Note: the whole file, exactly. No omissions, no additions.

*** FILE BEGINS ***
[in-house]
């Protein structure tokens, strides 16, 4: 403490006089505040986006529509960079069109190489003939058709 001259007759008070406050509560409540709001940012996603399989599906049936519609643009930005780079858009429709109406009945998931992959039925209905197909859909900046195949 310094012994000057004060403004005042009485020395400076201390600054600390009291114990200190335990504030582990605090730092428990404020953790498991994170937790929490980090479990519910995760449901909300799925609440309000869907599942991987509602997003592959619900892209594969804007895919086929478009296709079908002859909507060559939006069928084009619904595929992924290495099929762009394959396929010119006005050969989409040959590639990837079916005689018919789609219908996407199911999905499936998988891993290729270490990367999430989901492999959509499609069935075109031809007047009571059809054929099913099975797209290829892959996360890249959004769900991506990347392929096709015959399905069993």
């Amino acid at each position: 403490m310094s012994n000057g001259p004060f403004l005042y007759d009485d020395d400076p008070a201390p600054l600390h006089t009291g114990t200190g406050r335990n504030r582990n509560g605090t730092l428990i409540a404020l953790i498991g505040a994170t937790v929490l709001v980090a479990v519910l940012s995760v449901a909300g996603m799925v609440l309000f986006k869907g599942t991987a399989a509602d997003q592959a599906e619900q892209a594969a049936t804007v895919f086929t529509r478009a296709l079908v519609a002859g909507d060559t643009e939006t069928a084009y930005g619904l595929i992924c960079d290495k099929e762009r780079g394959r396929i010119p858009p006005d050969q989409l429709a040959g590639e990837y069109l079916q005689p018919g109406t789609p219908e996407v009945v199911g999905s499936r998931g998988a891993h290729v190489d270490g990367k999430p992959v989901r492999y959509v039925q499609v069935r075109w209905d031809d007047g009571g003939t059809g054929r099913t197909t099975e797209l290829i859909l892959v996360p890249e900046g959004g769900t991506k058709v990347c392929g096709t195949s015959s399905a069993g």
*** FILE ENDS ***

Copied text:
[in-house]
């Protein structure tokens, strides 16, 4: 403490006089505040986006529509960079069109190489003939058709 001259007759008070406050509560409540709001940012996603399989599906049936519609643009930005780079858009429709109406009945998931992959039925209905197909859909900046195949 310094012994000057004060403004005042009485020395400076201390600054600390009291114990200190335990504030582990605090730092428990404020953790498991994170937790929490980090479990519910995760449901909300799925609440309000869907599942991987509602997003592959619900892209594969804007895919086929478009296709079908002859909507060559939006069928084009619904595929992924290495099929762009394959396929010119006005050969989409040959590639990837079916005689018919789609219908996407199911999905499936998988891993290729270490990367999430989901492999959509499609069935075109031809007047009571059809054929099913099975797209290829892959996360890249959004769900991506990347392929096709015959399905069993």
């Amino acid at each position: 403490m310094s012994n000057g001259p004060f403004l005042y007759d009485d020395d400076p008070a201390p600054l600390h006089t009291g114990t200190g406050r335990n504030r582990n509560g605090t730092l428990i409540a404020l953790i498991g505040a994170t937790v929490l709001v980090a479990v519910l940012s995760v449901a909300g996603m799925v609440l309000f986006k869907g599942t991987a399989a509602d997003q592959a599906e619900q892209a594969a049936t804007v895919f086929t529509r478009a296709l079908v519609a002859g909507d060559t643009e939006t069928a084009y930005g619904l595929i992924c960079d290495k099929e762009r780079g394959r396929i010119p858009p006005d050969q989409l429709a040959g590639e990837y069109l079916q005689p018919g109406t789609p219908e996407v009945v199911g999905s499936r998931g998988a891993h290729v190489d270490g990367k999430p992959v989901r492999y959509v039925q499609v069935r075109w209905d031809d007047g009571g003939t059809g054929r099913t197909t099975e797209l290829i859909l892959v996360p890249e900046g959004g769900t991506k058709v990347c392929g096709t195949s015959s399905a069993g």